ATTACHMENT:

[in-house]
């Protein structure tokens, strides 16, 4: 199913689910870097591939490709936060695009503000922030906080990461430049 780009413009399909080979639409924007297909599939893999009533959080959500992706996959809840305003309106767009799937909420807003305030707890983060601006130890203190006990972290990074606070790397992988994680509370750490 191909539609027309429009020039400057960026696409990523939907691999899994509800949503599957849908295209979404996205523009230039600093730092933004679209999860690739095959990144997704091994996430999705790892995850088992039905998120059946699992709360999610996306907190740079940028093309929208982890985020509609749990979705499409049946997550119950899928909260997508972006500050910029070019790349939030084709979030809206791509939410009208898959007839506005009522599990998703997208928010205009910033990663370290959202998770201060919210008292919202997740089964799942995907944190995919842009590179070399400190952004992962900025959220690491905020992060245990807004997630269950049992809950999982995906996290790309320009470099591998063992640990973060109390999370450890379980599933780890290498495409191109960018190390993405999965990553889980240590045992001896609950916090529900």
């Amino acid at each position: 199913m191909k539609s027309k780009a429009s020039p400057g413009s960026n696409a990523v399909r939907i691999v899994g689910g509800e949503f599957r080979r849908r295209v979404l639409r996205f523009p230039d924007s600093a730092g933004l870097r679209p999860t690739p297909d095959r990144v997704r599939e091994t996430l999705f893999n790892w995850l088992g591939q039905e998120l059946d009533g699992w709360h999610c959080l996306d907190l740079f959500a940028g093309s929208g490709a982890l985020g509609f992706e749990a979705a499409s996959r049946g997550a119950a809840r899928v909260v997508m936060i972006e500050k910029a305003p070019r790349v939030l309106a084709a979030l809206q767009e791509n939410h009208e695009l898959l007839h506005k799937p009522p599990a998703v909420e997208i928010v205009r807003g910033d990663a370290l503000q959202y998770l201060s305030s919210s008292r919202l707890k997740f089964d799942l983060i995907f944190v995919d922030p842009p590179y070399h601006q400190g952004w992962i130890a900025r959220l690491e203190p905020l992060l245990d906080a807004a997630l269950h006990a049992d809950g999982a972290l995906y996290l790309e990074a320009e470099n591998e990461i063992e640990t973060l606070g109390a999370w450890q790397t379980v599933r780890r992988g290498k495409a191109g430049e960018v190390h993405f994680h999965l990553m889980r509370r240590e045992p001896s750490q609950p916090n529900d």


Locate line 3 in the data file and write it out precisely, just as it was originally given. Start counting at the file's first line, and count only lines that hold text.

């Amino acid at each position: 199913m191909k539609s027309k780009a429009s020039p400057g413009s960026n696409a990523v399909r939907i691999v899994g689910g509800e949503f599957r080979r849908r295209v979404l639409r996205f523009p230039d924007s600093a730092g933004l870097r679209p999860t690739p297909d095959r990144v997704r599939e091994t996430l999705f893999n790892w995850l088992g591939q039905e998120l059946d009533g699992w709360h999610c959080l996306d907190l740079f959500a940028g093309s929208g490709a982890l985020g509609f992706e749990a979705a499409s996959r049946g997550a119950a809840r899928v909260v997508m936060i972006e500050k910029a305003p070019r790349v939030l309106a084709a979030l809206q767009e791509n939410h009208e695009l898959l007839h506005k799937p009522p599990a998703v909420e997208i928010v205009r807003g910033d990663a370290l503000q959202y998770l201060s305030s919210s008292r919202l707890k997740f089964d799942l983060i995907f944190v995919d922030p842009p590179y070399h601006q400190g952004w992962i130890a900025r959220l690491e203190p905020l992060l245990d906080a807004a997630l269950h006990a049992d809950g999982a972290l995906y996290l790309e990074a320009e470099n591998e990461i063992e640990t973060l606070g109390a999370w450890q790397t379980v599933r780890r992988g290498k495409a191109g430049e960018v190390h993405f994680h999965l990553m889980r509370r240590e045992p001896s750490q609950p916090n529900d």